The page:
Advance Medical Directives are familiar to most of us. As written statements that detail a person’s wishes regarding medical treatment, they are prepared to ensure those wishes will be carried out if he or she becomes incapacitated and incapable of communicating them.
Most of us understand that it will be important to prepare these documents at some point in our lives. By thinking ahead, we can spare our loved ones the unnecessary stress of having to make difficult decisions on our behalf.
In Miller, Miller & Canby’s estate planning law practice (planning for the management and transfer of a person’s assets with an emphasis on minimizing applicable taxes) and our elder law practice (planning for a person’s disability with an emphasis Medicaid, VA benefits, and long-term care issues) we typically see clients come in to plan these documents because one of two things has happened. The client’s parents may have had no instructions in place and, as a result, the client experienced firsthand the anxiety of having to make difficult decisions, and would want to spare loved ones the same fate. On the other hand, the client may have experienced peace of mind in a situation where instructions were prepared and, therefore, wants to ensure the same positive experience for loved ones.
Equally as important as creating the Advanced Medical Directive is planning for what to do after the paperwork is prepared. Where should the directive be stored? If the directive is prepared, but cannot be accessed or found at the appropriate time, it might as well not exist. Unfortunately, this happens more often than it should.
You’ve Prepared the Directive…What’s Next?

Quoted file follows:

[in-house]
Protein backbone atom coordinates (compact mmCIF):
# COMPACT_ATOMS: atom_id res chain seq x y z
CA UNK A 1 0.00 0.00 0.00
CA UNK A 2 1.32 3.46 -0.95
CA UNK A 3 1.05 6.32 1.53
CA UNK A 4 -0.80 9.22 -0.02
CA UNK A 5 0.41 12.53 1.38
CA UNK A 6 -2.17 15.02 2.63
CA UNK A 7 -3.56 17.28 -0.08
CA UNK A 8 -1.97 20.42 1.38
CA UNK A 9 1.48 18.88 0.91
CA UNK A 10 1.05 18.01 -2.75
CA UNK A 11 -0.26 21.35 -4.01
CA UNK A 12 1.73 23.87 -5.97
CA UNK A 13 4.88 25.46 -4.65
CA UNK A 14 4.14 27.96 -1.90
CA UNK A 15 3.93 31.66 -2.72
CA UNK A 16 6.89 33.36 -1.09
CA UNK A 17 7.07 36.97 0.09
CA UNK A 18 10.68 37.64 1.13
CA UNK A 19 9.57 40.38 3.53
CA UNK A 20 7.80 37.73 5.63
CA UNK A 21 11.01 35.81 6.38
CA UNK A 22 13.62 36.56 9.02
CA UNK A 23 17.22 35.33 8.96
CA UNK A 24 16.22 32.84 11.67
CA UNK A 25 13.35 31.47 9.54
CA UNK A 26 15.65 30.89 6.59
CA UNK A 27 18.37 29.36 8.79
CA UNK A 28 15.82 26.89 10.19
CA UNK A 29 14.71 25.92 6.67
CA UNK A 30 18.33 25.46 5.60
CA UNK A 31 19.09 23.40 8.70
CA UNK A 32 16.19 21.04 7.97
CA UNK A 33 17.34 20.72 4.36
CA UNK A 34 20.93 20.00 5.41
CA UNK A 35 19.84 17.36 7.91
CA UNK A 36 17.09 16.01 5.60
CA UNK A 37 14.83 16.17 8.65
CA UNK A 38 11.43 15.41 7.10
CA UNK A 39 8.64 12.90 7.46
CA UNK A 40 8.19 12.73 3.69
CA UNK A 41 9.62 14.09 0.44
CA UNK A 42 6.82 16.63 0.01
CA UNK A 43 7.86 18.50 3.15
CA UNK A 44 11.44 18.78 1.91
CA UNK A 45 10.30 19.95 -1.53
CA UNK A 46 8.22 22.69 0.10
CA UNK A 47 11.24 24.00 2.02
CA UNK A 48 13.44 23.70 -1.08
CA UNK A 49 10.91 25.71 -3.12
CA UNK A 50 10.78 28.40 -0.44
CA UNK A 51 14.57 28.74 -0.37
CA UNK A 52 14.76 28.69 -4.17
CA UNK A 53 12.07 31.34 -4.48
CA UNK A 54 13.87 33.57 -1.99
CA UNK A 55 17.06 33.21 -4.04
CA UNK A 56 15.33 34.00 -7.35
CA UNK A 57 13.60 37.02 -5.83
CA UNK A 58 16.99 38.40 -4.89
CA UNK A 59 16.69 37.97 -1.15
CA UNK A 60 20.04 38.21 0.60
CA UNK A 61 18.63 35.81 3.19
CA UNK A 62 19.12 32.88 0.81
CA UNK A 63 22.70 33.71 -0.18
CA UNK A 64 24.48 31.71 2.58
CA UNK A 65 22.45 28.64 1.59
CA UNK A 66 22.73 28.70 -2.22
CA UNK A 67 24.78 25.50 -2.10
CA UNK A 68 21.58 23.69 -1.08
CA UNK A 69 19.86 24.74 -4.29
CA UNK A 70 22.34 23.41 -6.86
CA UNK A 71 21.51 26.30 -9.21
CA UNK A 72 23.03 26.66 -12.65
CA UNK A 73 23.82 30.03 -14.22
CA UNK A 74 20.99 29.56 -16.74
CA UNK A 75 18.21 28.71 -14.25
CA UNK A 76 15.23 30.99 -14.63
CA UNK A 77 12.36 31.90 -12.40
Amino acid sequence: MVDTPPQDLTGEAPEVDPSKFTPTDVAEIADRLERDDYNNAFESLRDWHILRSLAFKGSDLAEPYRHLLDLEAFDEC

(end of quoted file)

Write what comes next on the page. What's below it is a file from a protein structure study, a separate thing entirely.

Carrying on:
Clients will want to provide copies of their Advance Medical Directive to their doctors and to the person designated to make the medical decisions for them (or let their agent know where the original is located). If your preference is for your children or other loved ones not to see the Advance Medical Directive ahead of time, as it might cause unnecessary stress, they should at least know that you have one and where to find it or the attorney who prepared it in the event it does become necessary to access the documents. Your attorney may also retain a duplicate of the original for you. There are also programs that allow for storing the Advance Medical Directive in the cloud so it may be accessed by any medical personnel universally.
Advance Medical Directives can be drafted to give clients a choice: (i) do they want to give the agent flexibility, e.g. the ability to do something different than stated in the document, in the event something “unforeseeable” occurs and the agent believes it is in the principal’s best interests, or (ii) do they want to stipulate that the agent simply follow the instructions as set forth. Most of the time, clients will know whether or not their agent is likely to follow their instructions and choose accordingly. The document can be revoked orally or in writing, which allows you to make changes if desired.
Thinking Beyond the Advance Medical Directive
The Advance Medical Directive is only one of the documents that should be in place when planning for disability or incapacity. There are additional documents that are equally important, such as a Financial Power of Attorney. But the Advance Medical Directive and Financial Power of Attorney both terminate in the event of death…which is why it is also necessary to plan for how your estate will be distributed when you pass away.
The bottom line is…it is always better to plan than to allow fate (or someone who ultimately may not make the decisions you would want) to make decisions for you and spare your loved ones any additional anxiety during what is already an extremely difficult time.
For more information about the preparation and planning of Advance Medical Directives, please contact Helen Whelan. To learn more about Miller, Miller & Canby’s Estates & Trusts and Elder Law practice click here.
Helen Whelan is a principal with Miller, Miller & Canby and concentrates her practice in Elder Law, Estate and Tax Planning and Trust & Estate Administration. She is licensed to practice law in Maryland, the District of Columbia and West Virginia and is also a CPA with a Masters’ Degree in Taxation.
May is National Elder Law Month. Learn more about this fast-growing area of the law here.